Was he willing to sit out games if he didn’t have a new contract before the Seahawks’ season opener against the Indianapolis Colts on Sept. 12?
He smiled and replied, “Hell no, dude.” “I’m not Boo Boo the Fool. I wasn’t going to refuse the deal, so no.” “Where I’m from, we’re certainly accepting that. Mom phoned [after her text] twice, and when mom told me I needed to take the contract, it was a no-brainer. Momma knows best.”
Adams was selected to the Pro Bowl in each of the previous three seasons and was named to the first team All-Pro in 2019. With 9.5 sacks last season, he established the NFL single-season record for sacks by a defensive back. That number led the club, as did his 14 tackles for loss and 30 pressures, which were 14 more than any other defensive back in the league, according to ESPN Stats & Information data.
With a groin ailment, he missed four games and played despite injuries to both shoulders (including a ruptured labrum that required surgery), two broken fingers (also requiring surgery), and a hyperextended elbow.
“What I don’t think our fans understand is how he played injured last year, how he played one-handed for a lot of games because his shoulder was terrible,” Carroll said. “If you were at the stadium, you could probably see it better. But, I believe, our supporters will understand and appreciate the tenacity and grit that he displayed, as well as all of the lovely elements that he presented. He’s a unique individual.”
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Adams had skipped the optional offseason program, along with many of his colleagues (many experienced players did not participate until the last week), and was excused from obligatory minicamp to attend to a family issue. The Seahawks restricted his repetitions on Tuesday since it was his first practice since last season.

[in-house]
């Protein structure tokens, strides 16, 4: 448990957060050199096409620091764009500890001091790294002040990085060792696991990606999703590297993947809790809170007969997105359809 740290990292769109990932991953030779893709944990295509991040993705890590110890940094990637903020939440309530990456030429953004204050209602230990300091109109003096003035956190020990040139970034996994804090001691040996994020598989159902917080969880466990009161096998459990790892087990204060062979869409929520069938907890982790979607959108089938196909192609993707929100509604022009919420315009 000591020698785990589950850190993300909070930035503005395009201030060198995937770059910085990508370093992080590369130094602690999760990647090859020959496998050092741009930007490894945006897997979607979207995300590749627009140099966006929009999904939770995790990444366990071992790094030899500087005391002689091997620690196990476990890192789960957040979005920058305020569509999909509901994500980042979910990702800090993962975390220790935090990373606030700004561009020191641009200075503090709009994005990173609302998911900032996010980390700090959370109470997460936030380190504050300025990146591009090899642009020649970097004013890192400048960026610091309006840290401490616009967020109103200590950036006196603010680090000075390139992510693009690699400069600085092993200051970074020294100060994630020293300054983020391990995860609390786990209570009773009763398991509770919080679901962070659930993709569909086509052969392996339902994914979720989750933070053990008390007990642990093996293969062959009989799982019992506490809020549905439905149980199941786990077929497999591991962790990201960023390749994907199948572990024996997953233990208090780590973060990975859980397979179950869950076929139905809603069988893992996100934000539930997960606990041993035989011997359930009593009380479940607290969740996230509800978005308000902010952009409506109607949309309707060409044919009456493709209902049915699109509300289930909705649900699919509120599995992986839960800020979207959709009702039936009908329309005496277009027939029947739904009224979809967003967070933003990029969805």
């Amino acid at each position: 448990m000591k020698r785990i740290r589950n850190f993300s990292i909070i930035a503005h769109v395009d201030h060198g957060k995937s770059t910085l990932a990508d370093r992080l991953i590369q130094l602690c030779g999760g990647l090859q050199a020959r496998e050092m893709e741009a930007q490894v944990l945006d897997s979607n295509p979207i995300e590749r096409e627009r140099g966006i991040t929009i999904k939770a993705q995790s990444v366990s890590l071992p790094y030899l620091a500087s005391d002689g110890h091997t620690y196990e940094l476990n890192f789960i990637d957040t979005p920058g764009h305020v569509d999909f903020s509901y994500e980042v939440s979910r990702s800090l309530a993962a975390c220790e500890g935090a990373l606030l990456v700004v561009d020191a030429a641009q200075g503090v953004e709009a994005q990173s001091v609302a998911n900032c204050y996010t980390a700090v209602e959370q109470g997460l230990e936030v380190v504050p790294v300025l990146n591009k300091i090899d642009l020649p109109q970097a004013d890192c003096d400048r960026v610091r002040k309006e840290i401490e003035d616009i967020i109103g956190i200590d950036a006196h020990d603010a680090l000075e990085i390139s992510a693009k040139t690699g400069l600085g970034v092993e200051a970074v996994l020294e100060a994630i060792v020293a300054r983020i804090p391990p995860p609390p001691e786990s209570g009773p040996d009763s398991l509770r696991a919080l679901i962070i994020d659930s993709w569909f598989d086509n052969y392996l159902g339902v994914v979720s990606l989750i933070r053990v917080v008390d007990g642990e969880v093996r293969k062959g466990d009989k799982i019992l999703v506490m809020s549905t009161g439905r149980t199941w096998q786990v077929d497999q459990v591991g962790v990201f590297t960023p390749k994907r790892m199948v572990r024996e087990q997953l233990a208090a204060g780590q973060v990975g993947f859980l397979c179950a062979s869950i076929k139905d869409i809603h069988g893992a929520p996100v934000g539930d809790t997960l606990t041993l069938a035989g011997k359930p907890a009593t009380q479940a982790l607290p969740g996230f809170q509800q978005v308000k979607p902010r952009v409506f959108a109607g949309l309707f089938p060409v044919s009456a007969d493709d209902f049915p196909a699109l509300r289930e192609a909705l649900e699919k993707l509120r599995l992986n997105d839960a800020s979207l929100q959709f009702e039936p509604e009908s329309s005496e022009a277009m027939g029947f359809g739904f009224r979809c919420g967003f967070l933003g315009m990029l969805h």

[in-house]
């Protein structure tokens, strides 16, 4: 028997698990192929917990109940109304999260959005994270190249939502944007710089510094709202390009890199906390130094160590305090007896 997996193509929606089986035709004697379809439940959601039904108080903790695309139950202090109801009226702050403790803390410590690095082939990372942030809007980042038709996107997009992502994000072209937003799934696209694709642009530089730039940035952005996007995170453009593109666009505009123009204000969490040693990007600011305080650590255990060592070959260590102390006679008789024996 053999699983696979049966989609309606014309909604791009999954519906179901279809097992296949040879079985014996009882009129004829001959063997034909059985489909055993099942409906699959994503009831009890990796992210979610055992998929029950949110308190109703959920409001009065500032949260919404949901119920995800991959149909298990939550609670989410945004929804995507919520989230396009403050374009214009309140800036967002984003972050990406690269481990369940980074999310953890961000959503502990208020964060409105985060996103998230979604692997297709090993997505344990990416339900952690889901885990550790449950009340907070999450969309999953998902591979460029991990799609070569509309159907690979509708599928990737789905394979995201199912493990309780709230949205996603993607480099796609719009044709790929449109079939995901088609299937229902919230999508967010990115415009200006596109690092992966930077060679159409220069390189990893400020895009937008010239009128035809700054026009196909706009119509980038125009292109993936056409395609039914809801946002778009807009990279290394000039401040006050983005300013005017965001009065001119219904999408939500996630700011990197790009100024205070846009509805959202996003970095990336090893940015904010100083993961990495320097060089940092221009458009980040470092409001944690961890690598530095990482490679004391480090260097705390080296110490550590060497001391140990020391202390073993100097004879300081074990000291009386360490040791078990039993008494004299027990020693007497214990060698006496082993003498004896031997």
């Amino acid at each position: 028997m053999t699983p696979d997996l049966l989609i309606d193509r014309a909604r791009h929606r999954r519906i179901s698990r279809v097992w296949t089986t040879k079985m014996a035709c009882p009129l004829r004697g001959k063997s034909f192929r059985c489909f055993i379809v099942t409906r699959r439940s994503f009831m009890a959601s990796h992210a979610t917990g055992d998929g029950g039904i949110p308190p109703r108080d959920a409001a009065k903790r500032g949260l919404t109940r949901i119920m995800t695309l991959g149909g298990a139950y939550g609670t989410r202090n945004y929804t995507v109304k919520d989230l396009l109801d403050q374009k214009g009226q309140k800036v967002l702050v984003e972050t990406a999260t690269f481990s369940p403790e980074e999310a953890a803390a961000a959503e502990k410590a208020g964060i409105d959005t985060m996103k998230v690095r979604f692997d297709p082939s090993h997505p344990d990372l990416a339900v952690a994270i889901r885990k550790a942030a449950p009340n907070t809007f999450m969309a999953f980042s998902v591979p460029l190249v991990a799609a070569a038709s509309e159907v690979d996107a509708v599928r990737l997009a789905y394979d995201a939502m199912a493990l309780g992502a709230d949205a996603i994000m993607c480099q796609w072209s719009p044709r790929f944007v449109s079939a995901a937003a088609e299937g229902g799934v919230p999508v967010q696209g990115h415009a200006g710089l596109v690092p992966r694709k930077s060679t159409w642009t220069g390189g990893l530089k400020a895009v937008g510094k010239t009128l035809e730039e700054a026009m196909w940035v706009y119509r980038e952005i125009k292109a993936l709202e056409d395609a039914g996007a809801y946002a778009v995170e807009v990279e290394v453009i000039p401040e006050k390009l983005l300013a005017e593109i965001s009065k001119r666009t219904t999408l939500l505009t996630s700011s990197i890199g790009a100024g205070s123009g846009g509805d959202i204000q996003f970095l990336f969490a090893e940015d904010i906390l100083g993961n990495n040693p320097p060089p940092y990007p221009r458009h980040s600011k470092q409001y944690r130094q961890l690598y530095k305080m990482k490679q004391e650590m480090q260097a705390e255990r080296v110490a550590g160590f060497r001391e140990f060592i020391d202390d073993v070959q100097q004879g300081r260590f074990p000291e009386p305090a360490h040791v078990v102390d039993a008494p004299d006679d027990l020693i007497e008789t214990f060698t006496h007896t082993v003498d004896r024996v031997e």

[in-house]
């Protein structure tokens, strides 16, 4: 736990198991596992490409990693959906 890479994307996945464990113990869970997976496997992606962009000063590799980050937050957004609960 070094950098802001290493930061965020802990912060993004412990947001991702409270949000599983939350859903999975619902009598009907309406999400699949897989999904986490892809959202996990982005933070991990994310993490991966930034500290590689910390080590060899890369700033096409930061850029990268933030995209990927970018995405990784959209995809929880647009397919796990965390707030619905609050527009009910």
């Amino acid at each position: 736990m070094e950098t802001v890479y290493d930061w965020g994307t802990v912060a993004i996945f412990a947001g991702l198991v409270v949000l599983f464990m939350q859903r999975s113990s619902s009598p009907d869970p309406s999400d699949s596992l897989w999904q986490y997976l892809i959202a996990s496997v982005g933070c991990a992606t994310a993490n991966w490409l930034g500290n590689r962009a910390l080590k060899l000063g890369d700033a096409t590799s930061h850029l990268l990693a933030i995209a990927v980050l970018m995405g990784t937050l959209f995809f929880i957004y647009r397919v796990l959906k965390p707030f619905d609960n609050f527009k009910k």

Carroll described Adams as “razor-sharp in terms of fitness but not in terms of football.” The goal is to gradually increase his workload. Carroll is uncertain about Adams’ participation in the last two preseason games.
He complimented Adams for his demeanor throughout the talks, which had devolved into a staredown in previous weeks.
“We had to really hold our ground in this case, and when you do that, your connections become even more important,” Carroll said. “What I liked most about how everything went down was that Jamal was with us the whole time. We remained in touch… and discussed our way through the emotional and difficult aspects of the situation, as well as the business aspects. We made it through everything.”
As Carroll pointed out, Adams also remained firm.
Carroll said, “That’s why it took five months.” “They were adamant… It was simply a very heated discussion, especially towards the end. There was a lot of silence in between all of that, but I felt both sides put in a lot of effort in this. And it’s a fantastic ending for us. For him, as well. For him, it’s a fantastic bargain. He is well aware of this. It’s a huge thing. But it’s a fantastic deal for our business because it’s a long-term commitment that we’ve been able to see through to completion.”
As he signed the contract, Adams FaceTimed his father, former NFL running back George Adams.
“He’s just so pleased with himself,” the younger Adams said. “It’s nothing compared to making my father and my loved ones proud of me. I don’t give a damn what other people think of me. It has to do with my family. That is my motivation. That is why I work in this area the way I do. It’s nothing compared to witnessing how pleased they are.”